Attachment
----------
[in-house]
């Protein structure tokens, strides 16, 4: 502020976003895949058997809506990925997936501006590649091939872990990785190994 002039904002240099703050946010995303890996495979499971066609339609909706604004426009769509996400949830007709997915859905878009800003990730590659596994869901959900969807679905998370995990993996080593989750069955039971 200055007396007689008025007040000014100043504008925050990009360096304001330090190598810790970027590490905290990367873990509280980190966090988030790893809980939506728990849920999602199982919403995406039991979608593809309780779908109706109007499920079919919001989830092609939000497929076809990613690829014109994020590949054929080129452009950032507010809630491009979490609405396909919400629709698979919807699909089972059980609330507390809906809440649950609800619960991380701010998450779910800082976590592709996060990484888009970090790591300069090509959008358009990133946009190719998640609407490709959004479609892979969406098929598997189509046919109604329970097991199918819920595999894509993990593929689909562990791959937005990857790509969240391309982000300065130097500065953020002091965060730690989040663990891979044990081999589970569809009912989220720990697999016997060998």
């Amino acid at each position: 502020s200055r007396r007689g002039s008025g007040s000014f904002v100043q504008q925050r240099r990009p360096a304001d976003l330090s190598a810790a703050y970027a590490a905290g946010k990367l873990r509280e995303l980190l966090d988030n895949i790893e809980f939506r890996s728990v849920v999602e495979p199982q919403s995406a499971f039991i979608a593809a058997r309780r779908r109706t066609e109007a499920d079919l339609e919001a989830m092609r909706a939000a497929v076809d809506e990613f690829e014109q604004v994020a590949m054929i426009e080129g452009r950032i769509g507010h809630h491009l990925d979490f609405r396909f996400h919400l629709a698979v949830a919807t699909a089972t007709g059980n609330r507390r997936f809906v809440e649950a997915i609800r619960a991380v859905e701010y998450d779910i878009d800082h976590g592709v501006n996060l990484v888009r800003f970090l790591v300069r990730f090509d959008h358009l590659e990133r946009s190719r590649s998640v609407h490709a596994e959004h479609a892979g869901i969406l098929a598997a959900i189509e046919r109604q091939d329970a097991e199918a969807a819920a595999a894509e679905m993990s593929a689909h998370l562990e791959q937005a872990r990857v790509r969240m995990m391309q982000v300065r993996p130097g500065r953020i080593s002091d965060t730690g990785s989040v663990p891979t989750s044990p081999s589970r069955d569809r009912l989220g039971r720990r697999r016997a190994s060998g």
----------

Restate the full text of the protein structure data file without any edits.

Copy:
[in-house]
């Protein structure tokens, strides 16, 4: 502020976003895949058997809506990925997936501006590649091939872990990785190994 002039904002240099703050946010995303890996495979499971066609339609909706604004426009769509996400949830007709997915859905878009800003990730590659596994869901959900969807679905998370995990993996080593989750069955039971 200055007396007689008025007040000014100043504008925050990009360096304001330090190598810790970027590490905290990367873990509280980190966090988030790893809980939506728990849920999602199982919403995406039991979608593809309780779908109706109007499920079919919001989830092609939000497929076809990613690829014109994020590949054929080129452009950032507010809630491009979490609405396909919400629709698979919807699909089972059980609330507390809906809440649950609800619960991380701010998450779910800082976590592709996060990484888009970090790591300069090509959008358009990133946009190719998640609407490709959004479609892979969406098929598997189509046919109604329970097991199918819920595999894509993990593929689909562990791959937005990857790509969240391309982000300065130097500065953020002091965060730690989040663990891979044990081999589970569809009912989220720990697999016997060998």
């Amino acid at each position: 502020s200055r007396r007689g002039s008025g007040s000014f904002v100043q504008q925050r240099r990009p360096a304001d976003l330090s190598a810790a703050y970027a590490a905290g946010k990367l873990r509280e995303l980190l966090d988030n895949i790893e809980f939506r890996s728990v849920v999602e495979p199982q919403s995406a499971f039991i979608a593809a058997r309780r779908r109706t066609e109007a499920d079919l339609e919001a989830m092609r909706a939000a497929v076809d809506e990613f690829e014109q604004v994020a590949m054929i426009e080129g452009r950032i769509g507010h809630h491009l990925d979490f609405r396909f996400h919400l629709a698979v949830a919807t699909a089972t007709g059980n609330r507390r997936f809906v809440e649950a997915i609800r619960a991380v859905e701010y998450d779910i878009d800082h976590g592709v501006n996060l990484v888009r800003f970090l790591v300069r990730f090509d959008h358009l590659e990133r946009s190719r590649s998640v609407h490709a596994e959004h479609a892979g869901i969406l098929a598997a959900i189509e046919r109604q091939d329970a097991e199918a969807a819920a595999a894509e679905m993990s593929a689909h998370l562990e791959q937005a872990r990857v790509r969240m995990m391309q982000v300065r993996p130097g500065r953020i080593s002091d965060t730690g990785s989040v663990p891979t989750s044990p081999s589970r069955d569809r009912l989220g039971r720990r697999r016997a190994s060998g």